Industry welcomes CITB vote result as a trigger for changes

18 October 2017

Leaders of the UK’s major construction trade bodies have said that confirmation that the CITB levy will continue must act as the green light for reforms demanded by industry.

CITB today confirmed the successful conclusion of its consensus process, by which it asks industry to endorse payment of the levy for a further three years. More than twice as many contractors favoured retaining the levy than removing it.

The news has been welcomed by industry associations. The British Woodworking Federation, Build UK, Civil Engineering Contractors Association, Federation of Master Builders, Hire Association Europe, National Federation of Builders, and National Federation of Demolition Contractors said that that the consensus confirmation would provide greater certainty for industry about the outlook for training funding.

However the federations reinforced a clear message from members that, while industry had given CITB its support, it expects that this will be followed by prompt action by CITB to reform. In particular, contractors are looking for a refreshed approach to governance that reflects the industry as a whole and its complex supply chain, and for greater certainty about the future of grant funded training and a simpler approach to funding applications.

British Woodworking Federation chief executive Iain McIlwee said: "We welcome the outcome of the consensus process. Our members gave us a clear mandate, but not a vote for the status quo, we are now looking forward to working with a reformed CITB.”

Build UK chief executive Suzannah Nichol said: “We now have a golden opportunity to build on the foundations of CITB, to create a strong, effective skills framework that benefits us all. CITB needs to fundamentally reform and be accountable to the industry, but it can only do that if we all play our part and make sure we are clear in our ambitions and expectations.”

Civil Engineering Contractors Association chief executive Alasdair Reisner said: “Our members were clear that they continued to support CITB, but wanted it to build on the positive moves to reform that we have seen in recent months. Today’s announcement lets that process get underway.”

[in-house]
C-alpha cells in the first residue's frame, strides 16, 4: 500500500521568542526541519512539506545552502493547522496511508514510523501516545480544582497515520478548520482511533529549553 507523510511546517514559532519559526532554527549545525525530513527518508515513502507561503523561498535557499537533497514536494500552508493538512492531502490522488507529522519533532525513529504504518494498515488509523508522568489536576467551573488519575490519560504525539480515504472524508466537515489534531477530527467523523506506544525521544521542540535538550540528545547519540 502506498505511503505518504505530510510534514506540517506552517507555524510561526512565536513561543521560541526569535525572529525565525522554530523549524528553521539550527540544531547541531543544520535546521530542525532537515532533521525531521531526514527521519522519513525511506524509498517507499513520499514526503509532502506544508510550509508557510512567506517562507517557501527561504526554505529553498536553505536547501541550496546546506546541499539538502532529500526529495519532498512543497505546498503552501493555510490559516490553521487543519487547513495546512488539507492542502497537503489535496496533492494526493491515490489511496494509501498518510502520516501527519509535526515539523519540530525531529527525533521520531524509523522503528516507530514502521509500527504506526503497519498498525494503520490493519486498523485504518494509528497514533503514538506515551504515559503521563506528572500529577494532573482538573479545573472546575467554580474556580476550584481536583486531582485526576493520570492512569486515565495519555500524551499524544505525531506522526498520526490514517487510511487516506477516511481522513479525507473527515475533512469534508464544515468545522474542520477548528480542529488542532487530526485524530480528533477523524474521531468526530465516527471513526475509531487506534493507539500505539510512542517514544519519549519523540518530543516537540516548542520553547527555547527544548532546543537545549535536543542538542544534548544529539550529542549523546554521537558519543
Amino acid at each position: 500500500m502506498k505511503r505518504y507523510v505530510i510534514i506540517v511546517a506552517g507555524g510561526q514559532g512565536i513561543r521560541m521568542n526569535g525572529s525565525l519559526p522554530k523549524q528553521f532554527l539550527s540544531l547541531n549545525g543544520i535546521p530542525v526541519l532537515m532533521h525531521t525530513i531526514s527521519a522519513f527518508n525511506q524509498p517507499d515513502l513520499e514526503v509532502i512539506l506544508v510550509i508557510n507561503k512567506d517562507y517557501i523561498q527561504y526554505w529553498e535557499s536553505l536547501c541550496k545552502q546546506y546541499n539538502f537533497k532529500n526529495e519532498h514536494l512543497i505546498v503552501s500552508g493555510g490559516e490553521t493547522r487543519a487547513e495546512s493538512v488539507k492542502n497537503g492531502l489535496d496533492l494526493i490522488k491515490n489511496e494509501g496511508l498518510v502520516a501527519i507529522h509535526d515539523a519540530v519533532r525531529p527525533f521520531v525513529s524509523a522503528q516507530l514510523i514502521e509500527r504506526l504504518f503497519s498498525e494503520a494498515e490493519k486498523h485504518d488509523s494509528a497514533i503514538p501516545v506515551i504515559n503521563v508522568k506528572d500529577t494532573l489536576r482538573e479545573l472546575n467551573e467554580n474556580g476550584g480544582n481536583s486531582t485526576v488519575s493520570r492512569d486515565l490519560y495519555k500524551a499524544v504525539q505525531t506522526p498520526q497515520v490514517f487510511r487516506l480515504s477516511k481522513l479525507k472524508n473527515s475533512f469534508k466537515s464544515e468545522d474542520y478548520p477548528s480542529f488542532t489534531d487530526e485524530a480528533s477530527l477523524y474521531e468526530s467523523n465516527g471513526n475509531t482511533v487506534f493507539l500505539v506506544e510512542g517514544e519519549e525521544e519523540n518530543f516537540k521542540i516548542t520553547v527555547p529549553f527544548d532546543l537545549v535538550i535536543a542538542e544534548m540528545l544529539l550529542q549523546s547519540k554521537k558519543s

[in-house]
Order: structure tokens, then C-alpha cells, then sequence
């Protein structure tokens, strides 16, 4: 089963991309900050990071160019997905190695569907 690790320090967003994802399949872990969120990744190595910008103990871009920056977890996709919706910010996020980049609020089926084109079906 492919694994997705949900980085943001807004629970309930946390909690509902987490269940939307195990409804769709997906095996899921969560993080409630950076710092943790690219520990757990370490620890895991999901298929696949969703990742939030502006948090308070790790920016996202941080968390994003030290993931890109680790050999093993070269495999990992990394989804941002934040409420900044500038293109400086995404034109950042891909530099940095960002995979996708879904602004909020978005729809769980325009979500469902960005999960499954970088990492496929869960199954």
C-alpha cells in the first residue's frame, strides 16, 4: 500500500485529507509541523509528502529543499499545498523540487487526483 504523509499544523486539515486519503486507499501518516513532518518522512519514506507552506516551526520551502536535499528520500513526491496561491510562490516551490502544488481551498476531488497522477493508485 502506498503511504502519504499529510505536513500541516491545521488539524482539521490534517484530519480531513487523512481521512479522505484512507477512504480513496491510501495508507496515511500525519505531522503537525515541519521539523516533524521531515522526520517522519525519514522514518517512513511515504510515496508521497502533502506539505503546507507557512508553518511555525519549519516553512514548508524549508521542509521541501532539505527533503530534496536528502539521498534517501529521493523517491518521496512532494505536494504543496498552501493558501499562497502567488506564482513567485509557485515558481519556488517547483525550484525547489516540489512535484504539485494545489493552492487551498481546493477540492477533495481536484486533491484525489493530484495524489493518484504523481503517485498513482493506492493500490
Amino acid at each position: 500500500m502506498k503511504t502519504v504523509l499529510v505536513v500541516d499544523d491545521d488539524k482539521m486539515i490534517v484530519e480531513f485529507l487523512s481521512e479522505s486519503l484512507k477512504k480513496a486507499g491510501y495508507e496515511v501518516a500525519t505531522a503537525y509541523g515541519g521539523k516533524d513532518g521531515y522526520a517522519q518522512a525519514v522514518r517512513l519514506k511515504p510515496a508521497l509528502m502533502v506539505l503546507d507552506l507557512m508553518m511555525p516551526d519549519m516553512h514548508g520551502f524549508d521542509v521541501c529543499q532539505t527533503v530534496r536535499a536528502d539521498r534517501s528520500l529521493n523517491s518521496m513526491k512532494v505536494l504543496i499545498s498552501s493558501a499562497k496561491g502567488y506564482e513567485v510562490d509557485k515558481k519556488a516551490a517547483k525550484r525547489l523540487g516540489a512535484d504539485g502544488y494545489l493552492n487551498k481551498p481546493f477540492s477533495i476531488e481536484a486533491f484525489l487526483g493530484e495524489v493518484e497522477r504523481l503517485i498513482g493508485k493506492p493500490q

Federation of Master Builders chief executive Brian Berry said: “We are sending a clear message to CITB that it must reform and it must demonstrate a much better return for the industry than we are currently seeing. The FMB and its members decided on balance to give our backing to CITB to continue, but opinion among FMB members was divided and many of our members remain very sceptical that the Levy is delivering what it should be. Above all, we need to make it easier for small firms to access funding and there must be much better representation of SME contractors within the governance framework of CITB.”

Hire Association Europe managing director Graham Arundell said: “HAE in-scope members have given conditional support to the CITB Levy proposals for 2018-20. We want the pace of change and reform at CITB to be intensified, with a greater level of support for supply chain specialities, such as hire and rental, and for SMEs. A simpler grants system which responds to market needs and not those of a bureaucracy is vital. Nationally, there remains confusion about having both the CITB Levy and an Apprenticeship Levy. We want government and CITB to work together so levy-payers have greater clarity about the respective funds and their allocation.”

National Federation of Builders chief executive Richard Beresford said: “A training board that works with the industry to deliver skills when and where they are needed is construction’s best option.

“CITB’s reforms, coupled with better SME representation to better reflect our industry, could deliver on construction’s potential.”

National Federation of Demolition Contractors chief executive Howard Button said: “The NFDC members have supported the CITB levy order by a clear majority with a strong message that they expect to see promised reforms implemented as soon as possible.”

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